The Day, January 4, 2014 – Jonathan Duncklee admits that Connecticut’s Zero Emissions Renewable Energy Credit Program may not be for everyone, but with patience and perseverance and an eye on the future, his heating and cooling business has been able to save between $200 and $500 a month on energy costs, he said.
The so-called Small ZREC Program used by Duncklee offers businesses served by Connecticut Light & Power Co. or United Illuminating Co. the chance to go solar while saving money on electricity costs. What’s more, the program, overseen by the state Department of Energy and Environmental Protection, guarantees that excess clean-power output can be sold back to the grid, turning the money drain that businesses traditionally see in energy costs into a potential money maker.
“I get paid for every (kilowatt) hour produced,” Duncklee said.
Still, Duncklee, vice president of Duncklee Cooling & Heating, admits to not yet seeing a dime because of all the paperwork before the program is fully up and running.
“I’m at the cutting edge, so we’re kind of educating each other,” he said of the process. “It’s so complex.”
Duncklee, who got involved in the first year of the program, had Bonner Electric of Norwich install an 80-foot by 20-foot photovoltaic solar array on the roof of his Taugwonk Road business last spring after being approved for the program earlier in the year.
The full payback for his initial investment in the solar array, taking into account federal tax credits, is five years, he said, and CL&P is contractually committed to buying the energy he produces for 15 years.
“You’re getting a 15-year payment stream,” Duncklee said. “I sell high-efficiency products. I might as well be efficient and clean with my own business.”
Duncklee said his last monthly electrical bill was for $77, far less than many residential customers pay. He added that his cost savings vary depending on the time of the year, estimating that during the winter it might be only $200 but during the sunnier months it could be up to $500.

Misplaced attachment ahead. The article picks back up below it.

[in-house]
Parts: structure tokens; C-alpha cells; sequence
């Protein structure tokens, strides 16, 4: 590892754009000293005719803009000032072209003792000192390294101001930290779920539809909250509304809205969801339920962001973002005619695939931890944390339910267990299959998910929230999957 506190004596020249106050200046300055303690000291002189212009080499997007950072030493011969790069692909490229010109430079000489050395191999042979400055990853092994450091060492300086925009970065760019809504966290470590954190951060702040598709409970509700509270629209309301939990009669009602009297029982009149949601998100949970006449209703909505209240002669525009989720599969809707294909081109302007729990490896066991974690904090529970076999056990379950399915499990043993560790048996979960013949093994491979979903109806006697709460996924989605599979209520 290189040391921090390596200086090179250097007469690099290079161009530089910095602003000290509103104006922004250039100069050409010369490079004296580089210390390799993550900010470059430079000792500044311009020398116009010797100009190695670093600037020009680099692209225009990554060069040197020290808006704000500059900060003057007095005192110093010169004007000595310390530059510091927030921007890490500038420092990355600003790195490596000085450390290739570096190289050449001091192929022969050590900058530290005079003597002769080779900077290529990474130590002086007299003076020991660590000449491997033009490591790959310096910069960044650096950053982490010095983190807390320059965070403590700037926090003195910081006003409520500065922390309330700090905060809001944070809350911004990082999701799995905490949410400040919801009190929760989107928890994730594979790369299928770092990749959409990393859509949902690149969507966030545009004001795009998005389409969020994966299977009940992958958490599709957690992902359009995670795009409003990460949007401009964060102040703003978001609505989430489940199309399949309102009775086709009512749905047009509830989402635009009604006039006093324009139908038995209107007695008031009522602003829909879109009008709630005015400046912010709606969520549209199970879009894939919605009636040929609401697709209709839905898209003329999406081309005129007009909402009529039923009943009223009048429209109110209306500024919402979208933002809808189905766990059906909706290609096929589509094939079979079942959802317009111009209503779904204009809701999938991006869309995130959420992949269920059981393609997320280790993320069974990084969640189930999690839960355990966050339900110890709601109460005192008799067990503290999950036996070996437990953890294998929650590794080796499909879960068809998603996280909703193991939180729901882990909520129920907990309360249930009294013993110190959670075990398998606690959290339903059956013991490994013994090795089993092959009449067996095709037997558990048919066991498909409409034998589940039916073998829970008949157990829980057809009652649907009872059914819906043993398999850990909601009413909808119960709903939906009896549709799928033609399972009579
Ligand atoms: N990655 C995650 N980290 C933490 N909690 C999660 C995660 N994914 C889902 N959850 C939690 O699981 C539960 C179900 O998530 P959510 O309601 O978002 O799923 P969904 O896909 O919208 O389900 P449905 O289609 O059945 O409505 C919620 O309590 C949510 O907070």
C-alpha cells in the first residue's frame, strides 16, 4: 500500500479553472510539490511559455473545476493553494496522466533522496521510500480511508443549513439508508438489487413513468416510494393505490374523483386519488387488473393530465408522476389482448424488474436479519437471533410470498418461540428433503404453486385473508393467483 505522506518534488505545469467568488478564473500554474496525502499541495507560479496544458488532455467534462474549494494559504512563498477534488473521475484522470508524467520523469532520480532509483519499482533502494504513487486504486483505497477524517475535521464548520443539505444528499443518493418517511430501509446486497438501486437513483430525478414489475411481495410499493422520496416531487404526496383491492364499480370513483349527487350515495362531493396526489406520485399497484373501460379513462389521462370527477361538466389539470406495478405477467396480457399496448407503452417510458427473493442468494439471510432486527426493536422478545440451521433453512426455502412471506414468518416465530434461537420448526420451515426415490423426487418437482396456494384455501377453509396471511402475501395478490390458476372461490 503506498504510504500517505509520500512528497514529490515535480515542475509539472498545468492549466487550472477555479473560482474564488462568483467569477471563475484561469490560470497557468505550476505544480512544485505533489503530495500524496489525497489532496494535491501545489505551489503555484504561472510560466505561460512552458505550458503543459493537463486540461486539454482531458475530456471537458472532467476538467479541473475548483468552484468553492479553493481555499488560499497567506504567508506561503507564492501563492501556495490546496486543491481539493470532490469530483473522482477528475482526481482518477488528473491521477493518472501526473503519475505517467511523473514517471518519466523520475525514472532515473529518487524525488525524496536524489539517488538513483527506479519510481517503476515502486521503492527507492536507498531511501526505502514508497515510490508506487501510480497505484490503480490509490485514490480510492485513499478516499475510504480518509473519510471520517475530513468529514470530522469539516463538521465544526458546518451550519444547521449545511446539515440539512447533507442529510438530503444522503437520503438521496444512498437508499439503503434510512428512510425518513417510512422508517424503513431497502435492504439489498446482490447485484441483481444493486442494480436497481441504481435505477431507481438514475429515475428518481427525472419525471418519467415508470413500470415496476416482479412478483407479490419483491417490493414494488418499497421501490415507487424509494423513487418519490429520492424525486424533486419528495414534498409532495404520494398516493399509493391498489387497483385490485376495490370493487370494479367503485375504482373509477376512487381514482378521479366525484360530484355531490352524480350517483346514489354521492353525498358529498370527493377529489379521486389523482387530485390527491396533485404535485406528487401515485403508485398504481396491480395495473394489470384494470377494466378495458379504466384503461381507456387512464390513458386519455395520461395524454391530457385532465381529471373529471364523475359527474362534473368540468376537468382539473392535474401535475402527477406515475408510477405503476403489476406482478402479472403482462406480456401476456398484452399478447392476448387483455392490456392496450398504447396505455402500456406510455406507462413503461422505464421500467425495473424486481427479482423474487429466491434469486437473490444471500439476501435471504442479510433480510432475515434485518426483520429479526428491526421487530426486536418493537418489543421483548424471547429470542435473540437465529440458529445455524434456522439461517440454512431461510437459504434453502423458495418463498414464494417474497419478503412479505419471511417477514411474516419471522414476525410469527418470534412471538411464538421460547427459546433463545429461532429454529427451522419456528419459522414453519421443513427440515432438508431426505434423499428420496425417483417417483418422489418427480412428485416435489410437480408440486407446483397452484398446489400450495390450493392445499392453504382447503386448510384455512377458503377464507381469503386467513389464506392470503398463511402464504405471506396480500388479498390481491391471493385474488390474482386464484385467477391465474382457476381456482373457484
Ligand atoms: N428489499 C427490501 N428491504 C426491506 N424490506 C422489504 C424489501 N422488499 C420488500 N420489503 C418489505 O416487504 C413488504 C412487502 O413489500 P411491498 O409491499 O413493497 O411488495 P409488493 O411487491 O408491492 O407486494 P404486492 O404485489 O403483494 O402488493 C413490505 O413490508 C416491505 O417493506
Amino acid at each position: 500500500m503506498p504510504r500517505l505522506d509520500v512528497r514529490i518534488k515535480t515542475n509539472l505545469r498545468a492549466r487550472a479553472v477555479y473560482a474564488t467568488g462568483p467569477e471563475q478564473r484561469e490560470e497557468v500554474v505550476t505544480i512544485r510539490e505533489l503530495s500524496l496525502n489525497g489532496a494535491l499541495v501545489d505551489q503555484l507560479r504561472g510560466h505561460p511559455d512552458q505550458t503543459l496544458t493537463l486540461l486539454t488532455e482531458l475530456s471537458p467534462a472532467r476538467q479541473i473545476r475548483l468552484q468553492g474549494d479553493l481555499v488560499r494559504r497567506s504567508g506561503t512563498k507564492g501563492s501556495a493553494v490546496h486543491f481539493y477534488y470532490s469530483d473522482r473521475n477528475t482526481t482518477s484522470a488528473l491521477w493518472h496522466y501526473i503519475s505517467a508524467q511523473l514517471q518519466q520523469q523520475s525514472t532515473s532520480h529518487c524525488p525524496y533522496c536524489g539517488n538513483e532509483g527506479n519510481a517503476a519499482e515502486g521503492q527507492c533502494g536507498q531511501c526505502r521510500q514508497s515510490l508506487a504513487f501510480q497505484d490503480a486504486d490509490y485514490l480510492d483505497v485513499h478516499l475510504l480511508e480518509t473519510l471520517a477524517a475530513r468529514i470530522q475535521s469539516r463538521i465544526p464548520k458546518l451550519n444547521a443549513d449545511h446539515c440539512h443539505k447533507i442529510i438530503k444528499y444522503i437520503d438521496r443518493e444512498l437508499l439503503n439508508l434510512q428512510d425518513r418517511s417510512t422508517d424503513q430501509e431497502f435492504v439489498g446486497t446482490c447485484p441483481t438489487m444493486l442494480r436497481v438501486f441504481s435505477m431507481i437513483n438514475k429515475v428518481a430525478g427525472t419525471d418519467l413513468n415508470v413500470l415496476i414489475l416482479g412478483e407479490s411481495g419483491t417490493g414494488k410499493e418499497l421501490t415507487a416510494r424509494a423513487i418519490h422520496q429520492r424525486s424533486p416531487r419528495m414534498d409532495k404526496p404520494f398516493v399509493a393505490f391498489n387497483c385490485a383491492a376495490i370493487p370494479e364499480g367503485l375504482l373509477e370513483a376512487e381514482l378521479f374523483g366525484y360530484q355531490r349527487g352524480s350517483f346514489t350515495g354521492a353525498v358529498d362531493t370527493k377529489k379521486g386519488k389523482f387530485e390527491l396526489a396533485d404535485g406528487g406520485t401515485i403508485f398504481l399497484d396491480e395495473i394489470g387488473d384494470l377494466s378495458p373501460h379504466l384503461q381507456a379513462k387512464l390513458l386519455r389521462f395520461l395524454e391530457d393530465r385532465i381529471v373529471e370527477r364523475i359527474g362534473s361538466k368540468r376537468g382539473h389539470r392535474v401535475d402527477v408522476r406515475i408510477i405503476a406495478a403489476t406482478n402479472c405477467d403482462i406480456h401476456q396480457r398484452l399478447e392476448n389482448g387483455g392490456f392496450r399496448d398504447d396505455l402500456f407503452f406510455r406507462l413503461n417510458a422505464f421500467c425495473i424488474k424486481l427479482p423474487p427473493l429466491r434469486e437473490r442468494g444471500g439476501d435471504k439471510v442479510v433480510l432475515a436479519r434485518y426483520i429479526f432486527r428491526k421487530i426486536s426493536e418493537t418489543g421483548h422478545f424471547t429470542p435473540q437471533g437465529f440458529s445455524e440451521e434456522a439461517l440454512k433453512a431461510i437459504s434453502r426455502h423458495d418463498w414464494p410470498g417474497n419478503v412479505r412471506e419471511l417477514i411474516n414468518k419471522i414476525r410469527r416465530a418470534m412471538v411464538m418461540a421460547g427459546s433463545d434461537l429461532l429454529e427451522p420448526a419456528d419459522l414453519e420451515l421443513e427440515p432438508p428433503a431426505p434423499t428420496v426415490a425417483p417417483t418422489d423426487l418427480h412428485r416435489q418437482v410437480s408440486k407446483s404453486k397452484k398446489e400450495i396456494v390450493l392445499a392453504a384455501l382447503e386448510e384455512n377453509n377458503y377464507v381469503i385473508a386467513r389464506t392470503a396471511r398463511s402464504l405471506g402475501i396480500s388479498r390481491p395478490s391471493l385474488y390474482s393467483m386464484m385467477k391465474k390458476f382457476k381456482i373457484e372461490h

According to the Geostellar Soar Index, Connecticut’s moderately sunny climate combined with the state’s laws and regulations offer residential customers the fourth highest rate of return when investing in renewable energy sources. The state is currently aiming at 27 percent of its electricity coming from renewable sources by 2020.
In 2011, Gov. Dannel P. Malloy signed legislation directing the state’s two largest electrical companies to launch a program to expand renewable generation statewide. The ZREC progam is part of Malloy’s plan to build an infrastructure in the state that allows for cheaper, cleaner and more reliable energy, according to Alex Kragie, deputy chief of staff for DEEP.
“It’s a great deal for businesses … but it works for ratepayers, too,” Kragie said.
That’s because the program lowers costs by providing a competitive process in which incentives are based on a reverse auction, meaning proposals that provide the lowest prices for renewable energy get state support.
According to DEEP figures, the first year of the process resulted in energy costs of 9 cents a kilowatt hour for consumers – taking into account only the top two tiers of the three-tier ZREC program. The second year, costs were reduced to 6.9 cents.
Kragie said the program is so flexible that paybacks for businesses can be almost immediate, though that would result in smaller returns at the end of the 15-year contract period.
“We are very pleased with the results so far,” Kragie said.